Día de los Muertos, traditionally held November 1st, is the perfect celebration for entering into the holiday season. Why? Because at its core, Día (as we call it around here) is about celebrating our deep cultural respect and admiration for our loved ones who have passed on. Just as VIDA’s community is a celebration of art, movement, and culture, so too is Día a celebration of life.
Día is also a way to express appreciation for all the gifts our ancestors passed on to each of us. We celebrate what they loved in life and what they taught us. We retell their stories and look at sepia toned photos of great grandparents, tias and tios, searching for hints of the traits they shared with us. We pause to recall the way they overcame their own hardships and challenges to create lives we can celebrate.
Día may have more resonance in 2021 than any year in recent memory, given the deep pain the pandemic has brought to so many families. It’s an event that gives us all a way to remember that, on some level, our loved ones are still very much with us.
There are many ways to celebrate Día—in and around VIDA—each as unique as our very own family roots. One option is the Día de los Muertos Festival taking place downtown at Hemisfair. This event has been named one of the seven best fall festivals in the United States by National Geographic! It takes place on Saturday October 23rd and Sunday, October 24th. There are altar contests (more on altars below), art vendors, a procession, live poetry and music and so much more.
The longest standing Día de los Muertos event in the city is Centro Cultural Aztlan 44th annual exhibition, Altares y Ofrendas. Available in both live and virtual presentations, the event illustrates the artistic, cultural, and religious facets of the pre-Columbian Mexican tradition where death is seen as a natural part of life and approached with both humor and a celebration.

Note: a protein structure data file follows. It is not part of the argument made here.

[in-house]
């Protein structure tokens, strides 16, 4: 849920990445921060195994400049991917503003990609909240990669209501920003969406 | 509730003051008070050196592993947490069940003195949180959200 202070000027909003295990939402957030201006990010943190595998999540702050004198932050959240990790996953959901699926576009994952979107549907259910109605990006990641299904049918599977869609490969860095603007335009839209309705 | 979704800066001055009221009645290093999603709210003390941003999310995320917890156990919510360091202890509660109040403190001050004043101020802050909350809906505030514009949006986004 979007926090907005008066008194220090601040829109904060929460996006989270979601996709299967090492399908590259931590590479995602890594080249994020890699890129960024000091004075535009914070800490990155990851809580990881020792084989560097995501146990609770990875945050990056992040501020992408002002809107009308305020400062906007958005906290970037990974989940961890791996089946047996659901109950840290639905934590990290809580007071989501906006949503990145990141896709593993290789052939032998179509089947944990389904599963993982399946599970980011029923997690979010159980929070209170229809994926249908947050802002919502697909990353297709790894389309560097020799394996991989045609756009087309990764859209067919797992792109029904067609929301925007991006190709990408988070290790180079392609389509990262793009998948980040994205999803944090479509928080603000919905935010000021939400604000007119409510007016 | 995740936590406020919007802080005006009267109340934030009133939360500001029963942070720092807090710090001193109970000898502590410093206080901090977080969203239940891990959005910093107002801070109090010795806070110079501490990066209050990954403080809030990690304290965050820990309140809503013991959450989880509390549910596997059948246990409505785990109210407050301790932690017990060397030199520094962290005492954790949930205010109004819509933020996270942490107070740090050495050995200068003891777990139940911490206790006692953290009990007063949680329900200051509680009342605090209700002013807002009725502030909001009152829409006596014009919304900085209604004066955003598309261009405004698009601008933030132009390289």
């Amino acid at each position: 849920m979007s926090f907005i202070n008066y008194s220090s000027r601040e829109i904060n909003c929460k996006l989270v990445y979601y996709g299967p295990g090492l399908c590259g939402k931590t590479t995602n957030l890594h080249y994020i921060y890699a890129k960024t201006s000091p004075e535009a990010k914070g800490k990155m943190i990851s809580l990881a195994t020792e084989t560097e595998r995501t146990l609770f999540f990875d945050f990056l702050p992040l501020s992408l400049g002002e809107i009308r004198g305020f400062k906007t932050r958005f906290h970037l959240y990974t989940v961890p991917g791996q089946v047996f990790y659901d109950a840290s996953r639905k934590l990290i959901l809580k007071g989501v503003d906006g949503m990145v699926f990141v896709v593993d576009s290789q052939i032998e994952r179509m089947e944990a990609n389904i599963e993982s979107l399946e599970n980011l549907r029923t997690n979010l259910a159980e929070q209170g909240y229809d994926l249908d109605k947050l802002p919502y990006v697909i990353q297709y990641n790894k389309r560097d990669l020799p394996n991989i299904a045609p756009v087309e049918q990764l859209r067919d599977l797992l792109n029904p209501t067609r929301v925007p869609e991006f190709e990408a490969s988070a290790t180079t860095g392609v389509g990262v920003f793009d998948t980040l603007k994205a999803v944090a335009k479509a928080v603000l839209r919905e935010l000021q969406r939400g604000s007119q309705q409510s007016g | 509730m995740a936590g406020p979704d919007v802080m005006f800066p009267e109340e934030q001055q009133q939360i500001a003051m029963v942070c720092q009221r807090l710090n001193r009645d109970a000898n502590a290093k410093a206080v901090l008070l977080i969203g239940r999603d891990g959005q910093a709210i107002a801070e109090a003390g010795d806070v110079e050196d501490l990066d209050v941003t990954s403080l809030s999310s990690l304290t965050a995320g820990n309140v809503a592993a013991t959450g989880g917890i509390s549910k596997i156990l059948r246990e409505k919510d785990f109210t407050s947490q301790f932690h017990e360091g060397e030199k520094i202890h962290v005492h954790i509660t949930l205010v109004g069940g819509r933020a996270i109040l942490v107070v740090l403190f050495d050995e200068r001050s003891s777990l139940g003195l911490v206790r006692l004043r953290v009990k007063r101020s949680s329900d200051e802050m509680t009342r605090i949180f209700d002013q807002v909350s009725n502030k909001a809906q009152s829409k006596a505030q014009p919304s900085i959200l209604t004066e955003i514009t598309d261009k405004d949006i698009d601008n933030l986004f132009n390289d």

The San Antonio Botanical Garden is honoring the life and death of Frida Kahlo during the final days of the Frida Kahlo Oasis exhibition. On November 1st and 2nd there will be a special ofrenda (altar) along with food and drinks. By the way – don’t miss this exhibit. It’s a beautiful tribute to one of the iconic 20th century artists and the captivating rendition of the artist’s iconic blue home, Casa Azul, lush green sanctuary overflowing with Mexican native plants.
There are more Día events across the city, but you can also celebrate at home. Create your own ofrenda or altar to your departed loved ones. There are several detailed websites (like this one and this one) that will explain the symbols and walk you through the process of creating your own altar. While there are many traditions you can follow, what is important is finding a way for this day to resonate for you. To step beyond the sugar skulls and colorful face paintings (although both are fun), and to take time to remember those you loved and the ones that came before who you may never even have known.
They all, at some time, came together to take part in shaping who you are. They were part of this city, this region, or perhaps they journeyed across oceans to somehow create a path to bring you here: to this moment. This life. They are your cape of personal history and like the decorated sugar skulls at the center of Día celebrations, they are a reminder of the sweetness of life. Something we here in Vida believe is at the heart of who we are.
Be sure to keep informed with updates on our community to learn more about ways to celebrate life and our city’s rich culture at VIDA.